Psychiatric illness was diagnosed in 77 (9.2%) women prior to or during pregnancy, with no difference between the groups of IOL and SOL (Table 1). The most frequent diagnosis was depression (5.5% [n = 22] in IOL vs. 4.3% [n = 19] in SOL; p = 0.35, respectively). The other psychiatric diagnoses were anxiety (n = 18), attention-deficit/hyperactivity disorder (ADHD) (n = 7), panic disorder (n = 17), post-traumatic stress disorder (n = 4), insomnia (n = 4), eating disorder (n = 4), bipolar disorder (n = 4), dissociative disorder (n = 8), obsessive compulsive disorder (n = 3), psychotic disorder (n = 1), combination of two or more of the previous conditions (n = 7). Of the 77 women diagnosed with psychiatric illness, 46 women (59.7%) had medical treatment (Table 1). Fear of childbirth was diagnosed in 18.5% (n = 155) of the women, underprivileged socioeconomical status was recorded in 3.6% (n = 30) of the women, and drug or alcohol abuse during pregnancy were noted in 1.7% (n = 14) of the women. None of these factors differed between the groups of women with IOL and SOL (Table 1).
Caesarean delivery and severe labour complication (including hysterectomy, relaparotomy, urinary bladder or bowel injury) were more frequent among women with IOL compared to SOL (Table 2). Thirty-two women (3.8%) underwent emergency CS after a failed attempt of operative vaginal delivery by vacuum extraction, and 11 (34.4%) of these women reported the unsuccessful vacuum attempt as the main cause for poor childbirth experience. Of the 223 women with operative vaginal delivery, 52 (23.3%) reported the procedure as the reason for poor childbirth experience. The mean birthweight was greater in the IOL group (3656 g [488 SD] vs. 3582 g [451 SD]; p = 0.02). Neonatal outcomes did not differ between the groups (Table 2).
The labour analgesia methods are presented in Fig. 1. Thirty-eight women (4.5%) had no pharmaceutical pain relief. Epidural and/or spinal analgesia were more frequent in women with IOL compared with SOL (Fig. 1).
Table 3 presents the subjective reasons for the poor childbirth experience as reported by the women. The overall main reasons were labour pain (n = 529, 63.3%), long labour (n = 209, 25.0%), lack of support or unsupportive behaviour of care givers (n = 108, 12.9%) and unplanned caesarean delivery (n = 104, 12.4%) (Table 3).
Table 4 shows the main reasons for poor childbirth experience in IOL compared with SOL, as well as in primiparous compared with multiparous women, and in women with fear of childbirth compared with no fear reported. Women with SOL more often reported pain and too rapid delivery as the reasons for poor childbirth experience, while women undergoing IOL more often reported unplanned CS, and the lack of support or unsupportive behaviour of the care givers as their reasons for poor childbirth experience (Table 4). Primiparous women more often reported long labour duration while multiparous women more often considered rapid labour as the reason for poor childbirth experience (Table 4). The primiparous women who experienced prolonged labour did have significantly longer median duration of labour compared with those who did not report prolonged labour as the reason (15.7 h [IQR 10.8–22.4 h] vs. 12.9 h [8.8 -17.8 h0]; p = 0.001). The median duration of labour for the multiparous women who reported rapid labour as the main cause for poor childbirth experience was significantly shorter compared with the multiparous women who did not mention duration of labour as reason (3.9 h (IQR 2.8 – 6.3 h) vs 7.0 h (IQR 4.3 – 11.3 h); p = 0.002). Women who feared childbirth more often felt that the support and supportive behaviour of the care givers was lacking compared with women who had no fear of childbirth (Table 4).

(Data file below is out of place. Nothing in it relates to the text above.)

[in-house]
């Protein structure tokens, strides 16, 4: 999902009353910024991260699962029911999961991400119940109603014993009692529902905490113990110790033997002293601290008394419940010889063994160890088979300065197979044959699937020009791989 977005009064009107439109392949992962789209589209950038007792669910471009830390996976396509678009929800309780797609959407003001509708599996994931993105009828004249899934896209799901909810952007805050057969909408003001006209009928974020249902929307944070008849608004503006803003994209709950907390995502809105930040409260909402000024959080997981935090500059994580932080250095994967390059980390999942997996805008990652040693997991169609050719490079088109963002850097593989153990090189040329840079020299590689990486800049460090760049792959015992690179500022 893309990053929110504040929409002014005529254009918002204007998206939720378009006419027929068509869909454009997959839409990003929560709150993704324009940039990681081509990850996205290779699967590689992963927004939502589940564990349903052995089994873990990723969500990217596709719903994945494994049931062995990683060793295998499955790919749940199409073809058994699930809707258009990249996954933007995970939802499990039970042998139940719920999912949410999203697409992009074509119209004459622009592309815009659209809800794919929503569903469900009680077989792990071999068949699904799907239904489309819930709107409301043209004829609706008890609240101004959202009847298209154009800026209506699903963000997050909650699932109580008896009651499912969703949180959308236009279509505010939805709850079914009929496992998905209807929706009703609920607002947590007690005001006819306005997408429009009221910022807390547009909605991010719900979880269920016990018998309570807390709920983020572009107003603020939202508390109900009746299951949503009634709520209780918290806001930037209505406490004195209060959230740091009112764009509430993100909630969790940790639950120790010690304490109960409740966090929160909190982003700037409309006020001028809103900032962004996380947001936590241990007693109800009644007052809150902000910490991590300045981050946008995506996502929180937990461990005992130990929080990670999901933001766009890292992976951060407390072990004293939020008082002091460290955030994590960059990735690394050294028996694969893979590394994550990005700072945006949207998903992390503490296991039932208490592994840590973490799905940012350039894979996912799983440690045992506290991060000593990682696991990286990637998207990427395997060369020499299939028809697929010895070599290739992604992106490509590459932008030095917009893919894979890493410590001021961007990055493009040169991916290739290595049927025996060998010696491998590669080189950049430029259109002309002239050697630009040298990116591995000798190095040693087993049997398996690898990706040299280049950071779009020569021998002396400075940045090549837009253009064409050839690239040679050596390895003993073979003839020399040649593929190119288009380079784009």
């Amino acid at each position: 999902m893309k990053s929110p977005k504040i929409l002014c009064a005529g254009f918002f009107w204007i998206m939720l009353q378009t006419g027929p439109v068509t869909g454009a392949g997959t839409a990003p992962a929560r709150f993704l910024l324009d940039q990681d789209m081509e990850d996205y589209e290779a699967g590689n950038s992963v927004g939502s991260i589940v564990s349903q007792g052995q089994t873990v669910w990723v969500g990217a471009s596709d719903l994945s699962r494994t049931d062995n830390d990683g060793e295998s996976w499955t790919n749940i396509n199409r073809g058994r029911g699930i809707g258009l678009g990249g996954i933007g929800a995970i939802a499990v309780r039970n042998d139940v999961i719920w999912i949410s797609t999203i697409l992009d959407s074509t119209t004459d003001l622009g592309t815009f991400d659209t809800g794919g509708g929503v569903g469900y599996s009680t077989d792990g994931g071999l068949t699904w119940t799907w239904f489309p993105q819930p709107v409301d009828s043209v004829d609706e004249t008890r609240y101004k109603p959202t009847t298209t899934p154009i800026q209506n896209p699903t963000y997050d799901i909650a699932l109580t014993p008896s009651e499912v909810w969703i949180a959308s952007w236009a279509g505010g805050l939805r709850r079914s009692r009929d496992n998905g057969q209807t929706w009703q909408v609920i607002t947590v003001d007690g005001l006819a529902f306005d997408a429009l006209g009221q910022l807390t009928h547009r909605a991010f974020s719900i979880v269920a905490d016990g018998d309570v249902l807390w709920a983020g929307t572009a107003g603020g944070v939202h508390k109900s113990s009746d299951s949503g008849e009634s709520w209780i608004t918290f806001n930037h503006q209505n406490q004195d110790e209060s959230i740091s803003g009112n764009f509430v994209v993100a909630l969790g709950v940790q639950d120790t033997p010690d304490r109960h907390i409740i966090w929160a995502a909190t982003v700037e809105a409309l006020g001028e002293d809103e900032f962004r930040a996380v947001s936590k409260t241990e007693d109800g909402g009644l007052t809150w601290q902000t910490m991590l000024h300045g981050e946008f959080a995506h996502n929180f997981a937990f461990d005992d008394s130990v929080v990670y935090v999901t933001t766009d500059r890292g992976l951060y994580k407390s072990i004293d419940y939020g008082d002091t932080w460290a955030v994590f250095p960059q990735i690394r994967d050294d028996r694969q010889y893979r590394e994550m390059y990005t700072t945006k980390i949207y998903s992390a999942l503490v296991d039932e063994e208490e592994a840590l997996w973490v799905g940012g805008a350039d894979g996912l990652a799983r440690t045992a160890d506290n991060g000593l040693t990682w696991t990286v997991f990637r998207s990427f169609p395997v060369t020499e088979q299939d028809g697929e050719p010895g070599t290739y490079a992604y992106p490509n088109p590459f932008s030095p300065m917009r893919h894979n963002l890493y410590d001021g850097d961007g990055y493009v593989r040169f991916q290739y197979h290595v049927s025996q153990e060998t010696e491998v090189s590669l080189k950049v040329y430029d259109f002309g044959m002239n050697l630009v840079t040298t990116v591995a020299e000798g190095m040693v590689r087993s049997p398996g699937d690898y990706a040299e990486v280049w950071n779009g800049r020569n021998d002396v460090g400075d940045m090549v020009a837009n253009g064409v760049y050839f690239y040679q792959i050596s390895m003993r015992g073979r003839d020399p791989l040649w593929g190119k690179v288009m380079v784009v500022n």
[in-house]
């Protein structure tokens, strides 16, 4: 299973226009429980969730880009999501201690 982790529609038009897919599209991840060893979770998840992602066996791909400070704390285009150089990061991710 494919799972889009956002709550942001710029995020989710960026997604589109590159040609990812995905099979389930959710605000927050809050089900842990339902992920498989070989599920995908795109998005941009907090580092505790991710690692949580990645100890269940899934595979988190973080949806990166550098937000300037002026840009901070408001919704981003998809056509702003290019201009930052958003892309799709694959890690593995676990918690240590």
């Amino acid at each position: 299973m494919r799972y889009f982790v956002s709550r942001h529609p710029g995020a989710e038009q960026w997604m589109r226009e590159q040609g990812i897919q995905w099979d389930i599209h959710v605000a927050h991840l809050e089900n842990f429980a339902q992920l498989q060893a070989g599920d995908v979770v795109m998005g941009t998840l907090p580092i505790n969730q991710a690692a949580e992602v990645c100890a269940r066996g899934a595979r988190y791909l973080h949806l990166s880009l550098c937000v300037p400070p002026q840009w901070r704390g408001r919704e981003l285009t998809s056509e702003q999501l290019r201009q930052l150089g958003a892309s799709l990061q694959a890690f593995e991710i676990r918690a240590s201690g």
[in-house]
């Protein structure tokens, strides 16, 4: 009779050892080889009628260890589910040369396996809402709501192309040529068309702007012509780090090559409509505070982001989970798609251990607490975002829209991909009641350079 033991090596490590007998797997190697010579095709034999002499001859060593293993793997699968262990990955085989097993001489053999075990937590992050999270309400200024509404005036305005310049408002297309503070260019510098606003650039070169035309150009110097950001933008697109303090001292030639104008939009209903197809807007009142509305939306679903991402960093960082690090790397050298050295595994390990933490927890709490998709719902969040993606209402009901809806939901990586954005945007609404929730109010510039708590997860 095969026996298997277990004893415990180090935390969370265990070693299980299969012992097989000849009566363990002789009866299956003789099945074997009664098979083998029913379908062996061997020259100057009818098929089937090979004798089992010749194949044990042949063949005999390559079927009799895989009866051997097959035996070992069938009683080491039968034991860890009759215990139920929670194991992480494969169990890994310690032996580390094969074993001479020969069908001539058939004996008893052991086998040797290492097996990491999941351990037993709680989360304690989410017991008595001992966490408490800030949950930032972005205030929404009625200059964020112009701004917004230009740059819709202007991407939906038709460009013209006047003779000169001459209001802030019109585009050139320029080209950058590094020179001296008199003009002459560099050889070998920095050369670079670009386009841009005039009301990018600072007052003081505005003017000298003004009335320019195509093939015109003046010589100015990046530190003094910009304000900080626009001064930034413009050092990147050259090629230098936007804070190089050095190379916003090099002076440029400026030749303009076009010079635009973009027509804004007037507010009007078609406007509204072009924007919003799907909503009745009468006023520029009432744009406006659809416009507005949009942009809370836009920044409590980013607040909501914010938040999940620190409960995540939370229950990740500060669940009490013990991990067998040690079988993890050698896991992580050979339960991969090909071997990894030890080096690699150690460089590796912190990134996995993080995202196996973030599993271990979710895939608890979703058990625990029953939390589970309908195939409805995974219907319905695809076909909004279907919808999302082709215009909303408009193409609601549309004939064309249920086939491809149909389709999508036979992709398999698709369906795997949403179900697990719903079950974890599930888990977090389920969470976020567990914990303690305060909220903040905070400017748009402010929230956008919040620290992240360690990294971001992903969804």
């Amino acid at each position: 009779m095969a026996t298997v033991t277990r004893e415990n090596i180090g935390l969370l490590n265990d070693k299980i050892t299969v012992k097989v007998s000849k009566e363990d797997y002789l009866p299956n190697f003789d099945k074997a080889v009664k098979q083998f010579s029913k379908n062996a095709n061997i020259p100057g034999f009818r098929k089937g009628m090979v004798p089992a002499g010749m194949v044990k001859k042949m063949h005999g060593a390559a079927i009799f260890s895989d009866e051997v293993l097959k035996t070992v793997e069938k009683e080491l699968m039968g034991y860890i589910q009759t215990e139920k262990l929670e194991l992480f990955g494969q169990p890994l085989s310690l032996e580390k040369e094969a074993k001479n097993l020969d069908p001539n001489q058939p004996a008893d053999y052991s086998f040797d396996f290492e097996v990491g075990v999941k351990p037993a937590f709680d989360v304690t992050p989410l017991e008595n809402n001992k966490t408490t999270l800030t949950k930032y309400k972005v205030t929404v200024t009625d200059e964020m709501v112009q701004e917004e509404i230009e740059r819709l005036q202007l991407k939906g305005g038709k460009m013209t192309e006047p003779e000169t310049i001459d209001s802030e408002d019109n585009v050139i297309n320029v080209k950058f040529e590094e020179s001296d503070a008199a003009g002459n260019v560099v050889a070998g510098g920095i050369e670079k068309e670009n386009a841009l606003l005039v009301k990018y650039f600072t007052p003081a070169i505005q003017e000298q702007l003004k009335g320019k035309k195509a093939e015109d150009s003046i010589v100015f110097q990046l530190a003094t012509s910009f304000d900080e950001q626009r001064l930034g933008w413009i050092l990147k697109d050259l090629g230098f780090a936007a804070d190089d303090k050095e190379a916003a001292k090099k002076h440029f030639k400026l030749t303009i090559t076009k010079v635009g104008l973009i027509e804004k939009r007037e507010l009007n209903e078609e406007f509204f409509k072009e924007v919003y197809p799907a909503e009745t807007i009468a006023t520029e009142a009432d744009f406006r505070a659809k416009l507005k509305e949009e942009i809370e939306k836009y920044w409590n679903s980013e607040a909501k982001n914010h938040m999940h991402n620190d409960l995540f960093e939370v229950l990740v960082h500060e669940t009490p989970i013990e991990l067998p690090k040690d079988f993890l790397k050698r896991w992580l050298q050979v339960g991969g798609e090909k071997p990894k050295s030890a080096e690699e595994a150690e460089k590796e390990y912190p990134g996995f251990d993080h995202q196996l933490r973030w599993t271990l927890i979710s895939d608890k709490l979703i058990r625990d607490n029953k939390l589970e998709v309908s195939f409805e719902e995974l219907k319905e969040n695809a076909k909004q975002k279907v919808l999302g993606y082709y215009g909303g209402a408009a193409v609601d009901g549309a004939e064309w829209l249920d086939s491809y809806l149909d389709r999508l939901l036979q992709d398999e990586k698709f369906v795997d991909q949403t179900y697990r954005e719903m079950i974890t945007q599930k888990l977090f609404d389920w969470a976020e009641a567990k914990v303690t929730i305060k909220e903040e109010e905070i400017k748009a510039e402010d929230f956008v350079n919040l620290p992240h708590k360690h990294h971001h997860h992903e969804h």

The methods of labour analgesia were similar among the women who expressed labour pain as the reason for poor childbirth experience compared with the women who didn`t consider pain as the reason (Table 5).
In the multivariable logistic regression model, women undergoing IOL were at lower risk for experiencing pain as the reason for poor childbirth experience (adjusted OR 0.6, 95%CI 0.5–0.8; p < 0.01), but IOL was associated with an increased risk for experiencing emergency caesarean delivery as the reason for poor childbirth experience (Table 6). Primiparity was associated with the risk for experiencing long labour as the reason for poor childbirth experience, and advanced maternal age was associated as the risk for experiencing lack of support from the staff (Table 6).
In this two-year tertiary hospital cohort study, 4.3% of the women had poor childbirth experience. The main reasons for poor experience, as reported by the women, were pain, long labour, unplanned CS, and lack of support by care givers. Women with IOL more often reported unplanned CS and lack of support by the care givers as their reason, while women with SOL more often named pain and rapid labour. Primiparas more often reported long labour and concern over own or baby’s wellbeing as the reason compared to multiparas. The women who named long or rapid labour as the main reason for their poor childbirth experience also had statistically significantly longer or faster labours compared with the average labour durations in the study population, while labour pain was a more subjective experience. The labour analgesia methods and frequency were similar between the women who named pain as the main reason and those who didn’t. IOL was associated with lower risk for experiencing pain as the reason for poor childbirth experience compared to SOL. Women with fear of labour more often reported lack of support or unsupportive behaviour by the treating staff compared to women without fear.